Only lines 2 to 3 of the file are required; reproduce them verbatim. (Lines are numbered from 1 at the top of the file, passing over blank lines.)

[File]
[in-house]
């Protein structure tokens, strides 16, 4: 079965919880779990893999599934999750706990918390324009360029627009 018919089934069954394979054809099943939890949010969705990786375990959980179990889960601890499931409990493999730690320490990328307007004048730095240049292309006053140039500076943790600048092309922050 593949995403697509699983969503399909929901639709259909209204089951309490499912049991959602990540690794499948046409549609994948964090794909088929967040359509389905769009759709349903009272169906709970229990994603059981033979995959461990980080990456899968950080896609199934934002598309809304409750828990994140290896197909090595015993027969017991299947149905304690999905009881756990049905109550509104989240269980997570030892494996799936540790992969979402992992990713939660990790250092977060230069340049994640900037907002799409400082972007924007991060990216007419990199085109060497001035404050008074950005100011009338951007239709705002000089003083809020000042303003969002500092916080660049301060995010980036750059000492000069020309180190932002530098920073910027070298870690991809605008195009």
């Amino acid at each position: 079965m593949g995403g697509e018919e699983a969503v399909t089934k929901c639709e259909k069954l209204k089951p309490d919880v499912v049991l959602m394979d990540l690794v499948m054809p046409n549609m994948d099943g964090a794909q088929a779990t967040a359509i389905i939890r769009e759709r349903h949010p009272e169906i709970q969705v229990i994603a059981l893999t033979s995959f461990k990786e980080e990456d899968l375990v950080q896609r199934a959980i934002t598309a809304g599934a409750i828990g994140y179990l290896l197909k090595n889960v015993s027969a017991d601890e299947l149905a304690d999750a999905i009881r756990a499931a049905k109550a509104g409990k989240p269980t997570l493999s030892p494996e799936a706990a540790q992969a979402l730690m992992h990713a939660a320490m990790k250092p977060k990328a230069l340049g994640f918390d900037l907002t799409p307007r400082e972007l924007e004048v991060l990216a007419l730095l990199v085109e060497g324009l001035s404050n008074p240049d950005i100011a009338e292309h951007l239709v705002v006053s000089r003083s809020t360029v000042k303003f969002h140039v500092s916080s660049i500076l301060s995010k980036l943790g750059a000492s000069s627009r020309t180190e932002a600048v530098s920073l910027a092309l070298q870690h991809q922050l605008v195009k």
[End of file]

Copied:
């Protein structure tokens, strides 16, 4: 079965919880779990893999599934999750706990918390324009360029627009 018919089934069954394979054809099943939890949010969705990786375990959980179990889960601890499931409990493999730690320490990328307007004048730095240049292309006053140039500076943790600048092309922050 593949995403697509699983969503399909929901639709259909209204089951309490499912049991959602990540690794499948046409549609994948964090794909088929967040359509389905769009759709349903009272169906709970229990994603059981033979995959461990980080990456899968950080896609199934934002598309809304409750828990994140290896197909090595015993027969017991299947149905304690999905009881756990049905109550509104989240269980997570030892494996799936540790992969979402992992990713939660990790250092977060230069340049994640900037907002799409400082972007924007991060990216007419990199085109060497001035404050008074950005100011009338951007239709705002000089003083809020000042303003969002500092916080660049301060995010980036750059000492000069020309180190932002530098920073910027070298870690991809605008195009």
């Amino acid at each position: 079965m593949g995403g697509e018919e699983a969503v399909t089934k929901c639709e259909k069954l209204k089951p309490d919880v499912v049991l959602m394979d990540l690794v499948m054809p046409n549609m994948d099943g964090a794909q088929a779990t967040a359509i389905i939890r769009e759709r349903h949010p009272e169906i709970q969705v229990i994603a059981l893999t033979s995959f461990k990786e980080e990456d899968l375990v950080q896609r199934a959980i934002t598309a809304g599934a409750i828990g994140y179990l290896l197909k090595n889960v015993s027969a017991d601890e299947l149905a304690d999750a999905i009881r756990a499931a049905k109550a509104g409990k989240p269980t997570l493999s030892p494996e799936a706990a540790q992969a979402l730690m992992h990713a939660a320490m990790k250092p977060k990328a230069l340049g994640f918390d900037l907002t799409p307007r400082e972007l924007e004048v991060l990216a007419l730095l990199v085109e060497g324009l001035s404050n008074p240049d950005i100011a009338e292309h951007l239709v705002v006053s000089r003083s809020t360029v000042k303003f969002h140039v500092s916080s660049i500076l301060s995010k980036l943790g750059a000492s000069s627009r020309t180190e932002a600048v530098s920073l910027a092309l070298q870690h991809q922050l605008v195009k």